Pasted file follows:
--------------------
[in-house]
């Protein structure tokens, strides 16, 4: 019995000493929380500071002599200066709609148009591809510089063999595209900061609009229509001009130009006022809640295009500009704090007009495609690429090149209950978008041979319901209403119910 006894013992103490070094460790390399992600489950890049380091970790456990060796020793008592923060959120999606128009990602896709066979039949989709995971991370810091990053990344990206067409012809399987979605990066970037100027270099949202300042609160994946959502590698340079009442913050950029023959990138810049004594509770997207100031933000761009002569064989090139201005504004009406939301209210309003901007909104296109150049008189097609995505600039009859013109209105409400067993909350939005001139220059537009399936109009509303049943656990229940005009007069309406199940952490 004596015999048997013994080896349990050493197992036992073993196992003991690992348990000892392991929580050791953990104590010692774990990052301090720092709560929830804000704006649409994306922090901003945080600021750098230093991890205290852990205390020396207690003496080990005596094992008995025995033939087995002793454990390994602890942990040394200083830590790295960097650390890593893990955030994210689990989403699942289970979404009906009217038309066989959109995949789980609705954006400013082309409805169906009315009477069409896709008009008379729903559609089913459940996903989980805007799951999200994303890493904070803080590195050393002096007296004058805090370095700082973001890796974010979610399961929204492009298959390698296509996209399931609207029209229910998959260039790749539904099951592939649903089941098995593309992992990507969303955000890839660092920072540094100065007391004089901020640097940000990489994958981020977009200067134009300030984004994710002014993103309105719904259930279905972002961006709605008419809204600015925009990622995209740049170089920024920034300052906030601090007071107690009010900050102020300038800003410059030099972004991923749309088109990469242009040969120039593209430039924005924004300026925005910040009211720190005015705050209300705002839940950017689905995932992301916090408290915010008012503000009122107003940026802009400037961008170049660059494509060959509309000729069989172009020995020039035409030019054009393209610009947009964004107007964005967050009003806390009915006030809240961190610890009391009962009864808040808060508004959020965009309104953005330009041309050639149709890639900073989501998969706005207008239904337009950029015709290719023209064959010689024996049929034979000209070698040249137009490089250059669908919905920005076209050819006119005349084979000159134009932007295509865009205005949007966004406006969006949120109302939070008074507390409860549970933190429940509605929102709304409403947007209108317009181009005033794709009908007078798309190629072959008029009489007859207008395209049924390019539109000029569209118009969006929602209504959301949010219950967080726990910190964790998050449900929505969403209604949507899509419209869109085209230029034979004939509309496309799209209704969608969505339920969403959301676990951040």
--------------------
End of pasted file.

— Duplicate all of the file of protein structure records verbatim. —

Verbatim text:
[in-house]
């Protein structure tokens, strides 16, 4: 019995000493929380500071002599200066709609148009591809510089063999595209900061609009229509001009130009006022809640295009500009704090007009495609690429090149209950978008041979319901209403119910 006894013992103490070094460790390399992600489950890049380091970790456990060796020793008592923060959120999606128009990602896709066979039949989709995971991370810091990053990344990206067409012809399987979605990066970037100027270099949202300042609160994946959502590698340079009442913050950029023959990138810049004594509770997207100031933000761009002569064989090139201005504004009406939301209210309003901007909104296109150049008189097609995505600039009859013109209105409400067993909350939005001139220059537009399936109009509303049943656990229940005009007069309406199940952490 004596015999048997013994080896349990050493197992036992073993196992003991690992348990000892392991929580050791953990104590010692774990990052301090720092709560929830804000704006649409994306922090901003945080600021750098230093991890205290852990205390020396207690003496080990005596094992008995025995033939087995002793454990390994602890942990040394200083830590790295960097650390890593893990955030994210689990989403699942289970979404009906009217038309066989959109995949789980609705954006400013082309409805169906009315009477069409896709008009008379729903559609089913459940996903989980805007799951999200994303890493904070803080590195050393002096007296004058805090370095700082973001890796974010979610399961929204492009298959390698296509996209399931609207029209229910998959260039790749539904099951592939649903089941098995593309992992990507969303955000890839660092920072540094100065007391004089901020640097940000990489994958981020977009200067134009300030984004994710002014993103309105719904259930279905972002961006709605008419809204600015925009990622995209740049170089920024920034300052906030601090007071107690009010900050102020300038800003410059030099972004991923749309088109990469242009040969120039593209430039924005924004300026925005910040009211720190005015705050209300705002839940950017689905995932992301916090408290915010008012503000009122107003940026802009400037961008170049660059494509060959509309000729069989172009020995020039035409030019054009393209610009947009964004107007964005967050009003806390009915006030809240961190610890009391009962009864808040808060508004959020965009309104953005330009041309050639149709890639900073989501998969706005207008239904337009950029015709290719023209064959010689024996049929034979000209070698040249137009490089250059669908919905920005076209050819006119005349084979000159134009932007295509865009205005949007966004406006969006949120109302939070008074507390409860549970933190429940509605929102709304409403947007209108317009181009005033794709009908007078798309190629072959008029009489007859207008395209049924390019539109000029569209118009969006929602209504959301949010219950967080726990910190964790998050449900929505969403209604949507899509419209869109085209230029034979004939509309496309799209209704969608969505339920969403959301676990951040």